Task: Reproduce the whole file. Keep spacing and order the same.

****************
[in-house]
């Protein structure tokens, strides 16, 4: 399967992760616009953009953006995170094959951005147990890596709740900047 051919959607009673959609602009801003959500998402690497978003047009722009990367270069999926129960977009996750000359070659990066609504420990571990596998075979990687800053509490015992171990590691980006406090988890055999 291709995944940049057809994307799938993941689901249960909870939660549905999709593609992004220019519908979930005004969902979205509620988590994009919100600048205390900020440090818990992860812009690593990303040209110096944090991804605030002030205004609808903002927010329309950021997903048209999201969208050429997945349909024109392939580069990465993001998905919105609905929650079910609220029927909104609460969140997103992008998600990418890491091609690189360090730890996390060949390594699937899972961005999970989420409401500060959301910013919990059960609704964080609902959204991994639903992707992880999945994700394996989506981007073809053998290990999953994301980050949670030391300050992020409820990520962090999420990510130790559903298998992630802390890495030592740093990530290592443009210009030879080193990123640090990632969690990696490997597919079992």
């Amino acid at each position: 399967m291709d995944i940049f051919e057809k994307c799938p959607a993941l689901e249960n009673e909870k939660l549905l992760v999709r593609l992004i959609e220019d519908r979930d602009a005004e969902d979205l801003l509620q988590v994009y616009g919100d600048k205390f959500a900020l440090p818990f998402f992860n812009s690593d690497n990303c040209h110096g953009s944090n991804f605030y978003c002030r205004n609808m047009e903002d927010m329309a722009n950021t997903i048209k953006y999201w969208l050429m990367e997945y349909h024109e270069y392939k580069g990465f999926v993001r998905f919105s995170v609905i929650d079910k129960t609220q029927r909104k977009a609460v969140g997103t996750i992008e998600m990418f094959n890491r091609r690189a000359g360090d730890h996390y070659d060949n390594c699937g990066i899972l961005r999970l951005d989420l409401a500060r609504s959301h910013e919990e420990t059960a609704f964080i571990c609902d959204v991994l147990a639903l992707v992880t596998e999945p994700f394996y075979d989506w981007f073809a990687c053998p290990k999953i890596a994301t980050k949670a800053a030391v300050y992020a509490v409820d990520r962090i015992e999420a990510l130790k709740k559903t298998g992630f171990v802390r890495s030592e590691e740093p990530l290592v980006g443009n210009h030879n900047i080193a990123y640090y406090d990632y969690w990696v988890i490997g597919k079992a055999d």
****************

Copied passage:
[in-house]
């Protein structure tokens, strides 16, 4: 399967992760616009953009953006995170094959951005147990890596709740900047 051919959607009673959609602009801003959500998402690497978003047009722009990367270069999926129960977009996750000359070659990066609504420990571990596998075979990687800053509490015992171990590691980006406090988890055999 291709995944940049057809994307799938993941689901249960909870939660549905999709593609992004220019519908979930005004969902979205509620988590994009919100600048205390900020440090818990992860812009690593990303040209110096944090991804605030002030205004609808903002927010329309950021997903048209999201969208050429997945349909024109392939580069990465993001998905919105609905929650079910609220029927909104609460969140997103992008998600990418890491091609690189360090730890996390060949390594699937899972961005999970989420409401500060959301910013919990059960609704964080609902959204991994639903992707992880999945994700394996989506981007073809053998290990999953994301980050949670030391300050992020409820990520962090999420990510130790559903298998992630802390890495030592740093990530290592443009210009030879080193990123640090990632969690990696490997597919079992």
């Amino acid at each position: 399967m291709d995944i940049f051919e057809k994307c799938p959607a993941l689901e249960n009673e909870k939660l549905l992760v999709r593609l992004i959609e220019d519908r979930d602009a005004e969902d979205l801003l509620q988590v994009y616009g919100d600048k205390f959500a900020l440090p818990f998402f992860n812009s690593d690497n990303c040209h110096g953009s944090n991804f605030y978003c002030r205004n609808m047009e903002d927010m329309a722009n950021t997903i048209k953006y999201w969208l050429m990367e997945y349909h024109e270069y392939k580069g990465f999926v993001r998905f919105s995170v609905i929650d079910k129960t609220q029927r909104k977009a609460v969140g997103t996750i992008e998600m990418f094959n890491r091609r690189a000359g360090d730890h996390y070659d060949n390594c699937g990066i899972l961005r999970l951005d989420l409401a500060r609504s959301h910013e919990e420990t059960a609704f964080i571990c609902d959204v991994l147990a639903l992707v992880t596998e999945p994700f394996y075979d989506w981007f073809a990687c053998p290990k999953i890596a994301t980050k949670a800053a030391v300050y992020a509490v409820d990520r962090i015992e999420a990510l130790k709740k559903t298998g992630f171990v802390r890495s030592e590691e740093p990530l290592v980006g443009n210009h030879n900047i080193a990123y640090y406090d990632y969690w990696v988890i490997g597919k079992a055999d």